DRM is good for something

Many people are frustrated with Digital Rights Management preventing them from doing to music and e-books what they are used to doing with computer files – backups, convenience of having your media on all of your devices, and for some, piracy.  Of course, it’s the third that drives the need for DRM in the first place.

Recently I’ve been exposed to a use of DRM that I find very, very good.  I’ve been using my iPad to access my library’s Overdrive section – essentially eBooks from the library.  From the convenience of my couch at home or while away on vacation, I can browse online the books available, check them out, and download them to my iPad (or my kids’ kindle, etc) immediately.   At the end of the two week lending period, if I’ve not already deleted it/turned it back in, it automatically deletes for me.   No more having to remember to do so.

This is GREAT!   Depending on the availability of the material, I may never have to buy a book again.   I’m finding that most of the county library websites I’ve visited have Overdrive collections as well.  My Fort Bend County account does not give access to a whole lot, but I also have a Harris County library card, and they have a lot more selection.   I checked out the Houston Public Library site this morning, and it has a fairly extensive collection as well, so I am going to try to go today and get a library card.    I can see that “collecting library accounts” could soon be a fun pastime.   🙂   The Houston Public Library offers accounts to any Texas resident… perhaps Austin, San Antonio, and Dallas have similar offerings.   Time to take advantage of tax dollars being spent!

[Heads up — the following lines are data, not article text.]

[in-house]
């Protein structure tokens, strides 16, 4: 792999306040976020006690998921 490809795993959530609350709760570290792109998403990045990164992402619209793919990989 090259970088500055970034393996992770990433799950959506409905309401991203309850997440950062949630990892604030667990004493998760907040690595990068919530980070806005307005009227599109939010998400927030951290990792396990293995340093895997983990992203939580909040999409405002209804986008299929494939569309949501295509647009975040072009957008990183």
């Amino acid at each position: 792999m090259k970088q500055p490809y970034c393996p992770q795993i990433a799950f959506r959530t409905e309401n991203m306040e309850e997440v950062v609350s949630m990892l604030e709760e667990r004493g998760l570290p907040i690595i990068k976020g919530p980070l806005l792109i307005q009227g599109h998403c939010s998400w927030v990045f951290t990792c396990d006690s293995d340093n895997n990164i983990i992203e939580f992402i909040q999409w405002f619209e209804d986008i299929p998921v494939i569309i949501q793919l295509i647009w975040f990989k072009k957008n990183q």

Clickjacking is a vulnerability where pages with sensitive functionality are placed in an invisible IFRAME that overlays seemingly innocuous content. By enticing the user to click various buttons in the innocuous content, the attacker can get victims to click buttons that perform sensitive functionality. Because the victim is actually interacting with the application through the hidden frame, the victim’s cookies containing the session identifier are being sent with each request. If they are already authenticated, any authenticated functionality would be accessible.

Steps to reproduce:
1.    Open the below HTML file with an IE browser, changing the IFRAME target to some webpage with form input.

var keylog='Entered text: ';
function keypress() {
keylog = keylog + String.fromCharCode(window.event.keyCode);
<body style="margin: 0; padding: 0"
<div style="padding: 10px; border-bottom: 1px solid red; color=red;">
(see typed words in your status bar)
<iframe src="https://www.somesite.com/"
width="100%" height="90%" padding="0"
margin="0" frameborder="0" security="Restricted">

2. Enter text in any input field and observe that the page is hosted in an IFRAME that echoes back the entered text.   Creepy!

Pages that include form input need to prevent other pages from setting them in iframes and stealing keypresses.  The following JavaScript can be used to “break out” of any frames and ensure that the site is loaded on the top window and not in any frame controlled by the attacker.

if (top!= self) top.location.href = self.document.location;
if (parent!= self) top.location.href = location.href;
if (top.frames.length!=0) top.location=self.document.location;
if (window!= window.top) top.location.href = location.href;

Add Swap File to Amazon EC2 Instance